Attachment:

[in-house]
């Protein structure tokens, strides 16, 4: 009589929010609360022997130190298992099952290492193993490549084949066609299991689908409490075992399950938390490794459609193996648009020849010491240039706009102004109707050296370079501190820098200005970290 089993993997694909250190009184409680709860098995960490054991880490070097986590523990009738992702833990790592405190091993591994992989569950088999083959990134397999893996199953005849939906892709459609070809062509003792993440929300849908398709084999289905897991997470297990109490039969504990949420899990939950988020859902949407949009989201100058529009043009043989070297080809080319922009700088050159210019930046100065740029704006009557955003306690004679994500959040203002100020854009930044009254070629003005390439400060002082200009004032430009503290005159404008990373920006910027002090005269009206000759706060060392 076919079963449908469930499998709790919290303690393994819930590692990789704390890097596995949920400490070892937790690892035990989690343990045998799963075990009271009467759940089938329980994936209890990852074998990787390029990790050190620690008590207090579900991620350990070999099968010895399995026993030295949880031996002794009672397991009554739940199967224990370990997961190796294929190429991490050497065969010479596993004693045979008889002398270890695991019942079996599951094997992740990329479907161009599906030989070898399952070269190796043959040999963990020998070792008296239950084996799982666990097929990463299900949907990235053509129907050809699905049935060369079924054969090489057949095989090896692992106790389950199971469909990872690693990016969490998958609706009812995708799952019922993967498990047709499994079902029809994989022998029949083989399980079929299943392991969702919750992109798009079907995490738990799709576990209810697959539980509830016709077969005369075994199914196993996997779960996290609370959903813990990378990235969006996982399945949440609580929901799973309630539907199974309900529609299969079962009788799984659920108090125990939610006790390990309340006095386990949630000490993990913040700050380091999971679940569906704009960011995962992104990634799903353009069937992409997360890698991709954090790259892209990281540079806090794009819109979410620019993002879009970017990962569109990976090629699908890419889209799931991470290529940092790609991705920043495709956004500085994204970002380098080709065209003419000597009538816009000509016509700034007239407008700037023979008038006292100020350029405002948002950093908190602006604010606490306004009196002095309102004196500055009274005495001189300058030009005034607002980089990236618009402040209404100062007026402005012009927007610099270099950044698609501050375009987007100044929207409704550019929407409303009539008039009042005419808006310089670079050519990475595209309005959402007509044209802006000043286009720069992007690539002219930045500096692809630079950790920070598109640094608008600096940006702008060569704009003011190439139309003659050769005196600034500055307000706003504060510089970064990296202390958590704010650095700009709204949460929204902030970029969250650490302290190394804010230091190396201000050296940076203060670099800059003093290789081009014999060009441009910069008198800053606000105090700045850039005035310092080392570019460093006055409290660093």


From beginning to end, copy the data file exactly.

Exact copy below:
[in-house]
């Protein structure tokens, strides 16, 4: 009589929010609360022997130190298992099952290492193993490549084949066609299991689908409490075992399950938390490794459609193996648009020849010491240039706009102004109707050296370079501190820098200005970290 089993993997694909250190009184409680709860098995960490054991880490070097986590523990009738992702833990790592405190091993591994992989569950088999083959990134397999893996199953005849939906892709459609070809062509003792993440929300849908398709084999289905897991997470297990109490039969504990949420899990939950988020859902949407949009989201100058529009043009043989070297080809080319922009700088050159210019930046100065740029704006009557955003306690004679994500959040203002100020854009930044009254070629003005390439400060002082200009004032430009503290005159404008990373920006910027002090005269009206000759706060060392 076919079963449908469930499998709790919290303690393994819930590692990789704390890097596995949920400490070892937790690892035990989690343990045998799963075990009271009467759940089938329980994936209890990852074998990787390029990790050190620690008590207090579900991620350990070999099968010895399995026993030295949880031996002794009672397991009554739940199967224990370990997961190796294929190429991490050497065969010479596993004693045979008889002398270890695991019942079996599951094997992740990329479907161009599906030989070898399952070269190796043959040999963990020998070792008296239950084996799982666990097929990463299900949907990235053509129907050809699905049935060369079924054969090489057949095989090896692992106790389950199971469909990872690693990016969490998958609706009812995708799952019922993967498990047709499994079902029809994989022998029949083989399980079929299943392991969702919750992109798009079907995490738990799709576990209810697959539980509830016709077969005369075994199914196993996997779960996290609370959903813990990378990235969006996982399945949440609580929901799973309630539907199974309900529609299969079962009788799984659920108090125990939610006790390990309340006095386990949630000490993990913040700050380091999971679940569906704009960011995962992104990634799903353009069937992409997360890698991709954090790259892209990281540079806090794009819109979410620019993002879009970017990962569109990976090629699908890419889209799931991470290529940092790609991705920043495709956004500085994204970002380098080709065209003419000597009538816009000509016509700034007239407008700037023979008038006292100020350029405002948002950093908190602006604010606490306004009196002095309102004196500055009274005495001189300058030009005034607002980089990236618009402040209404100062007026402005012009927007610099270099950044698609501050375009987007100044929207409704550019929407409303009539008039009042005419808006310089670079050519990475595209309005959402007509044209802006000043286009720069992007690539002219930045500096692809630079950790920070598109640094608008600096940006702008060569704009003011190439139309003659050769005196600034500055307000706003504060510089970064990296202390958590704010650095700009709204949460929204902030970029969250650490302290190394804010230091190396201000050296940076203060670099800059003093290789081009014999060009441009910069008198800053606000105090700045850039005035310092080392570019460093006055409290660093």